|Dupilumab (Dupixent)||400 mg or 600 mg for initial dose, then 200 mg or 300 mg every two weeks||200-mg/1.14-mL or 300-mg/2-mL single-use prefilled injector pen||$3,160 for two injector pens|
Hypersensitivity reactions occur in less than 1% of patients. Dupilumab carries a risk of eosinophilia, which may lead to serious conditions such as eosinophilic pneumonia or vasculitis. In clinical trials, 1% to 2% of participants developed eosinophilia.1 Although there have been isolated reports of eosinophilic pneumonia, there has been no significant increase in the incidence of severe eosinophilic conditions such as pneumonia, vasculitis, or granulomatosis, though studies are limited. Dupilumab has not been studied in women who are pregnant or lactating. Patients should not receive live vaccines while being treated with dupilumab.1
Dupilumab is generally well tolerated. The most common adverse effects are injection site reaction (10% to 14%), conjunctivitis (2% to 10%), oral herpes virus infection (4%), arthralgias (3%), and gastritis (2%). The rate of treatment discontinuation because of adverse effects was low in all available studies. Only 3% of participants discontinued treatment at the 200-mg dose compared with 6% of those taking the 300-mg dose and 4% in the placebo group.1
In patients with moderate to severe asthma, one year of dupilumab therapy decreases the rate of severe asthma exacerbations (i.e., a worsening respiratory status requiring treatment for three or more days with a systemic glucocorticoid, hospitalization, or an emergency department visit leading to oral glucocorticoid use). Industry-supported trials included 2,888 patients who used a medium- or high-dose inhaled corticosteroid and up to two additional controller medications. Trial participants also had a forced expiratory volume in one second of less than 80% of predicted and worsening asthma control in the 12 months preceding enrollment as evidenced by emergency department or inpatient facility care requiring an oral steroid.1–3 Of these, 210 patients had oral corticosteroid–dependent asthma despite the use of a high-dose inhaled corticosteroid and two inhaled controller medications.3
After one year of twice-monthly injections, dupilumab decreased severe asthma exacerbations by 47.7% with the 200-mg dose and 46.0% with the 300-mg dose (i.e., approximately one fewer severe exacerbation over two and a half years) when added to existing therapy vs. placebo. Reductions in exacerbation were greater in patients with higher eosinophil counts. Compared with placebo, dupilumab decreased exacerbations in this population by 65.8% with the 200-mg dose and 67.4% with the 300-mg dose. Over 24 weeks, treatment with dupilumab lessened the need for oral glucocorticoid therapy, with 69% of patients weaning to a dosage of less than 5 mg daily (number needed to treat = 3) and 48% weaning off the medication entirely (number needed to treat = 4). Dupilumab has been compared with placebo but has not been compared with other controller medications or monoclonal antibodies.3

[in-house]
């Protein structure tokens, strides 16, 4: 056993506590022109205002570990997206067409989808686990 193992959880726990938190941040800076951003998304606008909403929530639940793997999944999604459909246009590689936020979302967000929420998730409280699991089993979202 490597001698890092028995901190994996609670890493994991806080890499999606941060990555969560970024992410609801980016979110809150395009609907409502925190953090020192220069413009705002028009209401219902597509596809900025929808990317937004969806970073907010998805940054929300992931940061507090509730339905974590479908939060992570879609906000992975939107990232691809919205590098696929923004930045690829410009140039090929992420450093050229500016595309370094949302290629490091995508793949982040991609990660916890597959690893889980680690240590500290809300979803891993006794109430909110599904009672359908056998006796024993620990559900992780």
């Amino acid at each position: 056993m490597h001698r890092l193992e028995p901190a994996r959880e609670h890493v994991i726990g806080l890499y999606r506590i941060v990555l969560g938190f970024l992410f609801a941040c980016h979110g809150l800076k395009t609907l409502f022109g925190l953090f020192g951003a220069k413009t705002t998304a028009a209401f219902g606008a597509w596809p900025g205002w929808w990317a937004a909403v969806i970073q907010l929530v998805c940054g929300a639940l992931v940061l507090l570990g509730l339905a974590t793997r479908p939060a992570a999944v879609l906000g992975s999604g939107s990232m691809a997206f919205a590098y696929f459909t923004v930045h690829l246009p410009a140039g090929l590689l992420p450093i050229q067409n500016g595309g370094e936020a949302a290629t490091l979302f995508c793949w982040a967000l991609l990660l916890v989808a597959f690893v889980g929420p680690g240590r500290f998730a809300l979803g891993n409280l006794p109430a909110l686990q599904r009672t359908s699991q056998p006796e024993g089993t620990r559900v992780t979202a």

Dupilumab is an expensive medication with variable insurance coverage. A one-month supply (two injector pens) costs about $3,160.
Dupilumab is a single-use, prefilled injector pen for subcutaneous injection every other week. The injections should be administered in the abdomen and thighs, rotating among sites, taking care to avoid the area 2 inches above the navel. The prefilled syringes must be stored in a refrigerator and allowed to come to room temperature for 30 to 45 minutes before use. Patients may self-administer the injection after receiving the proper training.1
Dupilumab is an effective injectable drug that decreases asthma exacerbations and the need for an oral glucocorticoid in patients with moderate to severe asthma, particularly those with high eosinophil counts. However, it is expensive, and trials have only followed patients for up to one year and have not compared dupilumab with other monoclonal antibodies. Dupilumab is a well-tolerated add-on treatment for patients whose symptoms are not well controlled despite treatment with an inhaled corticosteroid and two other controller inhalers. Because of the high cost of dupilumab, primary care physicians should consider referral for phenotype testing and consultation before prescribing it.